In his enchanting house in Sitges, a small coastal town near Barcelona, Spanish artist, Manuel Blesa, lives and works among the largest collection of traditional ceramics in Catalonia. Rebeca Vaisman visits him at home, discovering an artistic soul and a life exceptionally well collected.



Manuel Blesa's collections © Rebeca Vaisman 


There was a time in Manuel Blesa’s life when the path before him was unclear, and muddied by self-doubt. As a child he loved to draw and paint, but no one in his family - not even him - considered it a viable, respectable way of making a living. Born in 1945 in Ariño, a small Aragonese town in Spain, Manuel grew up working in his family-run barber’s shop. Part of his role was to entertain the clientele with his drawings - he even accepted requests - but he never saw this talent as a potential career. 

He left Ariño for the bright lights of bigger Barcelona at 15-years-old. In the years that followed, Manuel worked as a barber, in a furniture company - where he was in charge of gilding the wood - and in an antique workshop. By his own admission he was no master restorer, but he did develop a real love of old and worn objects. In the mid-1960s, he took a job as a waiter in Sitges, a small town on the Catalonian Golden Coast, and fell for the atmospheric fishing town, which boasted a fascinating artistic history. 

He worked in a restaurant during the buzzing Summer season, and traveled to the always-sunny Canary Islands during the winter months. It was during one of these boat trips that he met his future wife, Huberta. They settled in Sitges, started a family, and Manuel kept searching for the perfect craft. Among his creative pursuits, he played the guitar in a flamenco tablado, and never stopped drawing and painting.

The cultural environment in Sitges was intense. The seaside village was still moved by the artistic and Modernist effervescence of the early 20th century. Renowned Spanish artists, such as Emilio Grau Sala and Joaquim Sunyer, made Sitges their home, while enthusiastic creators sought to establish themselves in the city. Along the seafront promenade, more than a dozen painters lined up to make sitting portraits, with passers-by and curious audiences watching and even applauding. Finally, inspired by that artistic energy and productivity, Manuel recognised his own calling. He installed his easel in the boardwalk and hasn’t stopped painting since.

Today, Manuel lives in a three-storey house in the center of Sitges, which has been his home and studio for the last 45 years. He renovated the property completely, retaining the soul and essence of the original construction by protecting its wooden beams, slightly crooked staircases, and the traditional white and blue color palette of the woodwork and walls. The first floor holds the kitchen and social spaces, but has always been open to buyers and gallerists; the second floor accommodated the family’s private rooms and bathroom; and the upper floor is Manuel’s studio, an ample, open space where he has spent much of the last four decades.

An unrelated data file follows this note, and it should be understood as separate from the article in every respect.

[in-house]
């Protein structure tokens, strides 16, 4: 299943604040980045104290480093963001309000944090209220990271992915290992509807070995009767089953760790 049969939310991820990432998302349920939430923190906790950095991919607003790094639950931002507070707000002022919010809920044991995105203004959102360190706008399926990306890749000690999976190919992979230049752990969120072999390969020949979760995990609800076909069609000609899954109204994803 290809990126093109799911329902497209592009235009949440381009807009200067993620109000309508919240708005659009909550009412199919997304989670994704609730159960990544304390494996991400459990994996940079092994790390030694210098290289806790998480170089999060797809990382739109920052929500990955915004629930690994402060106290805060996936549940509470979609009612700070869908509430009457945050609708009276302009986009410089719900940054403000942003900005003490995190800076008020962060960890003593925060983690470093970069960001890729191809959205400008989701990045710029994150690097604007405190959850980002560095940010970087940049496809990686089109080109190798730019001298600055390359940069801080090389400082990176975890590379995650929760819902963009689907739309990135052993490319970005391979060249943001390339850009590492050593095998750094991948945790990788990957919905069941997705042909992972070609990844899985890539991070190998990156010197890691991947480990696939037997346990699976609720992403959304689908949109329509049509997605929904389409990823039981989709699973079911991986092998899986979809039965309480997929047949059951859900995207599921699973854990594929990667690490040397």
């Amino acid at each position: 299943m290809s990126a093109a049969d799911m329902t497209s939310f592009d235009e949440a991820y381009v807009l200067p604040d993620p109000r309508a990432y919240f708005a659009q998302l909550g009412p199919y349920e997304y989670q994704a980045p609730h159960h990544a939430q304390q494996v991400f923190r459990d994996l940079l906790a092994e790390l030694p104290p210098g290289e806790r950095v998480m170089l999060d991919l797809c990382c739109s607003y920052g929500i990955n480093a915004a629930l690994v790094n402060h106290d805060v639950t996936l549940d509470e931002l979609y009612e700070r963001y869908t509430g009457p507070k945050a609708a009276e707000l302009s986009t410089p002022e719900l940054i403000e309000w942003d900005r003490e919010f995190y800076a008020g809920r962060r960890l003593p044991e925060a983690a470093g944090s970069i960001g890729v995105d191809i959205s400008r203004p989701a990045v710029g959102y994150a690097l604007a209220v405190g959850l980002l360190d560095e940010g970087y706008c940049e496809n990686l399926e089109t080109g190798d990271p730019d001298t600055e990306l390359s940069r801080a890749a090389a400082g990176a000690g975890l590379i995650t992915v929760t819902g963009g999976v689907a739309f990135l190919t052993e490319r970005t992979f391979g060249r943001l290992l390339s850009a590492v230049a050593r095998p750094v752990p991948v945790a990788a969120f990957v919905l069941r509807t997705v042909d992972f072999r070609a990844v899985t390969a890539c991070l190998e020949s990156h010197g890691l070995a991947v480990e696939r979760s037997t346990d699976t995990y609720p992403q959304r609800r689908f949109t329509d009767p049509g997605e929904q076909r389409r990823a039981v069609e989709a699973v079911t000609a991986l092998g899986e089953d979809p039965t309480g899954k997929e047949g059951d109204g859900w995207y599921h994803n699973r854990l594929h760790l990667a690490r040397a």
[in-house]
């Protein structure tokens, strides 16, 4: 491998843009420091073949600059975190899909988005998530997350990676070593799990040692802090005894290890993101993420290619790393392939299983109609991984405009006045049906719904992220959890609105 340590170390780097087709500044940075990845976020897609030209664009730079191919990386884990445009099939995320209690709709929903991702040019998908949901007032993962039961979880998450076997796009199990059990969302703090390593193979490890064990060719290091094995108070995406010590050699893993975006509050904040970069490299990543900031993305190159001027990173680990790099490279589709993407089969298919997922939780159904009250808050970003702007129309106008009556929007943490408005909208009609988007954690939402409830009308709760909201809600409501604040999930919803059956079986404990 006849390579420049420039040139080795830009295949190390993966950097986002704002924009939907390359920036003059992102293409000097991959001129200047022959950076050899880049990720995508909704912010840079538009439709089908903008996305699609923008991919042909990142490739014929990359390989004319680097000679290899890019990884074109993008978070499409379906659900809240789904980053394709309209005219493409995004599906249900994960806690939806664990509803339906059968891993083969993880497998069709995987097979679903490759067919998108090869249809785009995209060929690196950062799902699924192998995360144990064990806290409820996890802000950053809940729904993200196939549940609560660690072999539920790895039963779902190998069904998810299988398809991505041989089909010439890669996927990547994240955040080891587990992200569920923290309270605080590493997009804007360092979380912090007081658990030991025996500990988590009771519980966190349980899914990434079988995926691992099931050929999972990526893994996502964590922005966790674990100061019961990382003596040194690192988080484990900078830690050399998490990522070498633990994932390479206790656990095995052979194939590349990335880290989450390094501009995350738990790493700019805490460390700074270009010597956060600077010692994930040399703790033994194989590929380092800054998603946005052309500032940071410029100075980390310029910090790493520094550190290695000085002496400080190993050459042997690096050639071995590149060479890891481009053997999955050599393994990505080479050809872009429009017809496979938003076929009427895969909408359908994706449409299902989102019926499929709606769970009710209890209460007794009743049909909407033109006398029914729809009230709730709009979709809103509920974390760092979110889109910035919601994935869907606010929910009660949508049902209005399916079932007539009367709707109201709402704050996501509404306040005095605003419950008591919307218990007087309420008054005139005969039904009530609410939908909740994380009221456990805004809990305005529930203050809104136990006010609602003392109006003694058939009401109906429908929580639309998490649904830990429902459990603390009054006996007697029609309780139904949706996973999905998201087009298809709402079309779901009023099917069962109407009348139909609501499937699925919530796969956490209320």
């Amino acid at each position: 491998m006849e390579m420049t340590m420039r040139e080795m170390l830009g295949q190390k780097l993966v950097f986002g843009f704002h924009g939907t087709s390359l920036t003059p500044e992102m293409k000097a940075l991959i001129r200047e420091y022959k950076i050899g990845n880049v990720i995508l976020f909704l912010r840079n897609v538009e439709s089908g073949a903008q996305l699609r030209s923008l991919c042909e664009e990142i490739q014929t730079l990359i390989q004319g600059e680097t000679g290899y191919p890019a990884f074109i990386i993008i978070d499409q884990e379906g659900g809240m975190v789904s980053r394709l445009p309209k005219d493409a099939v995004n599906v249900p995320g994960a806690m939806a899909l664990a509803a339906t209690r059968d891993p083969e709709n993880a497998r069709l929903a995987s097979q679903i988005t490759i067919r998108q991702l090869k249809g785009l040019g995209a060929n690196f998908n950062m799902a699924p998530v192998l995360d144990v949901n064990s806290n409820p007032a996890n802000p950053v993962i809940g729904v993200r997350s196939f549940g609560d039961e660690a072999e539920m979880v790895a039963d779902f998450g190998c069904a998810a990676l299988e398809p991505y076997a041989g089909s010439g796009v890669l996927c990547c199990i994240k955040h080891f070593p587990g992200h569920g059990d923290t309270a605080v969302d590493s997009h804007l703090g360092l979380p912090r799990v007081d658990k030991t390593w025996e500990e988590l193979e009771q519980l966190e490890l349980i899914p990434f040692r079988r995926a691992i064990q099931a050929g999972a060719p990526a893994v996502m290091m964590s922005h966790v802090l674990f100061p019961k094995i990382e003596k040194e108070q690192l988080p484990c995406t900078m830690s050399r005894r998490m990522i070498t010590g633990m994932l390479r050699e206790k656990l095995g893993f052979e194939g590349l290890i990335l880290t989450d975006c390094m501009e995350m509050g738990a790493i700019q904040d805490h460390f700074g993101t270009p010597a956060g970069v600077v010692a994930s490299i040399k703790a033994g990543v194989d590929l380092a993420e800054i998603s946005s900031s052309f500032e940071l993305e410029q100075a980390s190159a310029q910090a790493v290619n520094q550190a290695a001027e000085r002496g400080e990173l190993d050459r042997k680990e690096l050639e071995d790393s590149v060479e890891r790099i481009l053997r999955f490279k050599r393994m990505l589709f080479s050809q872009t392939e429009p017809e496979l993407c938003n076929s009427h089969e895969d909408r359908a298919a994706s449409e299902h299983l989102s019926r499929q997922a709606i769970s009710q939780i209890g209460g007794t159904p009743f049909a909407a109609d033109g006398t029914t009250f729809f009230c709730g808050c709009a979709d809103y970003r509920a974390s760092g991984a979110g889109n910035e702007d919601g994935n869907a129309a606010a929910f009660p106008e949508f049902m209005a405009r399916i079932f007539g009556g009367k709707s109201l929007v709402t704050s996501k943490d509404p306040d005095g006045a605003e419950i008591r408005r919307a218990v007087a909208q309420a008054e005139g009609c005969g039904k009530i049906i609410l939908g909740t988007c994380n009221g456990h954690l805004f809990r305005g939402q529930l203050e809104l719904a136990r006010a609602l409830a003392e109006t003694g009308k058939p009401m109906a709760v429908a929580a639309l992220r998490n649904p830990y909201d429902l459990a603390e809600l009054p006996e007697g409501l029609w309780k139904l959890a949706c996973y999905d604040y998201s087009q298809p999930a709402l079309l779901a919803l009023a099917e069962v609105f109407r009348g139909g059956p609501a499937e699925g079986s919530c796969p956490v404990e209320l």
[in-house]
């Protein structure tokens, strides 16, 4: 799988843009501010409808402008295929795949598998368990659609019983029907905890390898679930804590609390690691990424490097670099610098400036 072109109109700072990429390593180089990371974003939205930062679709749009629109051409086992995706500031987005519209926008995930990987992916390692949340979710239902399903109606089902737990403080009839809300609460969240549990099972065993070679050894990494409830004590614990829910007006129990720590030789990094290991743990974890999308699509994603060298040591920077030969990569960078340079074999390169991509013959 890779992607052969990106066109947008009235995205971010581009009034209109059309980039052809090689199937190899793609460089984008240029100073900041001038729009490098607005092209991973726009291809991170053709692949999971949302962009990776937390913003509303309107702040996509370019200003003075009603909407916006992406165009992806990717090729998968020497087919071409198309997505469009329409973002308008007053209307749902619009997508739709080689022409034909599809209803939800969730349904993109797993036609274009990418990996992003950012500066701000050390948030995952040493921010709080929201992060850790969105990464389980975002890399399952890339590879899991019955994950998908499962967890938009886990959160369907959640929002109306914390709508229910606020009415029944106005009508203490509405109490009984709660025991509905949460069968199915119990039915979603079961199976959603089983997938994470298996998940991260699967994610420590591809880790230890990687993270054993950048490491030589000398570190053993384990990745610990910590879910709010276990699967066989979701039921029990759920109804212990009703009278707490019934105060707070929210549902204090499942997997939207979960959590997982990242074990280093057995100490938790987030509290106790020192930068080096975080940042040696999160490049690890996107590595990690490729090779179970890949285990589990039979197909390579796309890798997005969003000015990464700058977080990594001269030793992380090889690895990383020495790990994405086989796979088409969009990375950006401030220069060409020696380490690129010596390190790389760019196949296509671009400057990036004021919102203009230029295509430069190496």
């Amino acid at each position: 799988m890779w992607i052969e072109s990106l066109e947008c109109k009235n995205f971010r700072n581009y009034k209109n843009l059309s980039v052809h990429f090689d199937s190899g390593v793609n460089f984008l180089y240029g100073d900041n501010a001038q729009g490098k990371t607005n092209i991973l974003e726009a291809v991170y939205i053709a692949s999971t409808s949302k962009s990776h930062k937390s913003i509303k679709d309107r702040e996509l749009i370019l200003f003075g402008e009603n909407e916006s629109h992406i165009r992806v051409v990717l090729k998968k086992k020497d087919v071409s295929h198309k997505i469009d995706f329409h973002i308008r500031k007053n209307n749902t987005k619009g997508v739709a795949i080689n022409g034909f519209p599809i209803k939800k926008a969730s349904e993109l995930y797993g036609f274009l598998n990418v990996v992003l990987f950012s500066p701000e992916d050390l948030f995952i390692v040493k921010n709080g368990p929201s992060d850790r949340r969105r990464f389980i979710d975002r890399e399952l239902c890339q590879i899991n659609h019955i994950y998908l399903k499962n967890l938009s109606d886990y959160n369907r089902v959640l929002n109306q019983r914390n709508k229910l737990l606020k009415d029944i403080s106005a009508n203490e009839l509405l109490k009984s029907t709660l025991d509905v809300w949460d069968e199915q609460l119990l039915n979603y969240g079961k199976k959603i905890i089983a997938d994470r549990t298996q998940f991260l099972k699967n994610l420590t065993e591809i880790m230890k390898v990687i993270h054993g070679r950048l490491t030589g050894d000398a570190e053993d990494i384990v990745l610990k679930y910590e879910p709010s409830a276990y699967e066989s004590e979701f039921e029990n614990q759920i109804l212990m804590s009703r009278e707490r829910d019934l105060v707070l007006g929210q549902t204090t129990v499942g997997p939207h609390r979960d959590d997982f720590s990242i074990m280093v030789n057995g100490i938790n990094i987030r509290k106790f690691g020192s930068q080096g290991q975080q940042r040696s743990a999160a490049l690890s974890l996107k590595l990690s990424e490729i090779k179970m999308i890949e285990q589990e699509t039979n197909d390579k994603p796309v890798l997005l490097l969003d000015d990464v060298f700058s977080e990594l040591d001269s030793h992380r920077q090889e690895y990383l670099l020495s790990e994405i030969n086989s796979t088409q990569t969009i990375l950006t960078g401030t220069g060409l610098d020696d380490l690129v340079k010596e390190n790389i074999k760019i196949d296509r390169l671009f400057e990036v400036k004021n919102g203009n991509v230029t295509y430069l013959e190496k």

Manuel Blesa's collections © Rebeca Vaisman 


Manuel has more than proven the value of an artistic life, challenging initial doubts with a prolific body of work. His first subject was the countryside of Aragon - a way of honoring those early landscapes and faces - and, naturally, the Sitges seaside appears throughout his canvases too. Alongside his painting, he has developed another great passion: for years, Manuel has been an avid collector.

First, it was antiques, like those he came across when working as a furniture restorer. He also has religious imagery dating back to the 16th century - wooden busts and ivory virgins - as well as dolls and toys, like a French automaton that still works. But his main collection, and pride and joy, is of Aragonese traditional ceramics, particularly from the towns of Muel and Teruel. With over 600 pieces, some from the 15th to 19th century, it’s the largest private collection in Catalonia.

Soon, Manuel found himself arranging still-life vignettes with his beautiful dishes and Mudejar-style vessels so, naturally, ceramics became the main theme of his pictorial work too. He finds great pleasure in representing the detailed language of the glaze, and his canvases manage to showcase two crafts: painting and pottery.



Although he’s exhibited across Europe, Manuel has always preferred to receive buyers and admirers in his own home. Over the years, his collections expanded to most of the rooms, to the point that it became overwhelming to live there. The family moved to a new home, and all three floors of the traditional house have since worked freely as an office, a studio and a lively gallery for Manuel’s art and objects.

“Everything is here”, says Manuel. “It all grew intuitively and that’s the same way that it started to appear in my paintings. I never consciously decided to start painting my own ceramics collection, but it naturally happened. They are just so preciously done”. 

And it is understandable: up in the studio, Manuel works surrounded by his antique statues and busts, but mainly by the largest part of his ceramic’s assemblage. They fill the long niches that cross the room from one side to the other, and from floor to ceiling. He also keeps shelves, cabinets and even boxes with pottery. Once he didn’t know how to live with his calling, he now enjoys having everything he has created around him. “I have enough material to build a museum”, he smiles.



- - - - - - - - - -


Rebeca Vaisman is a Peruvian art and design writer, based in Lima, and a regular contributor to Cabana | Follow Rebeca on Instagram @rebecavaisman 

Join the Cabana family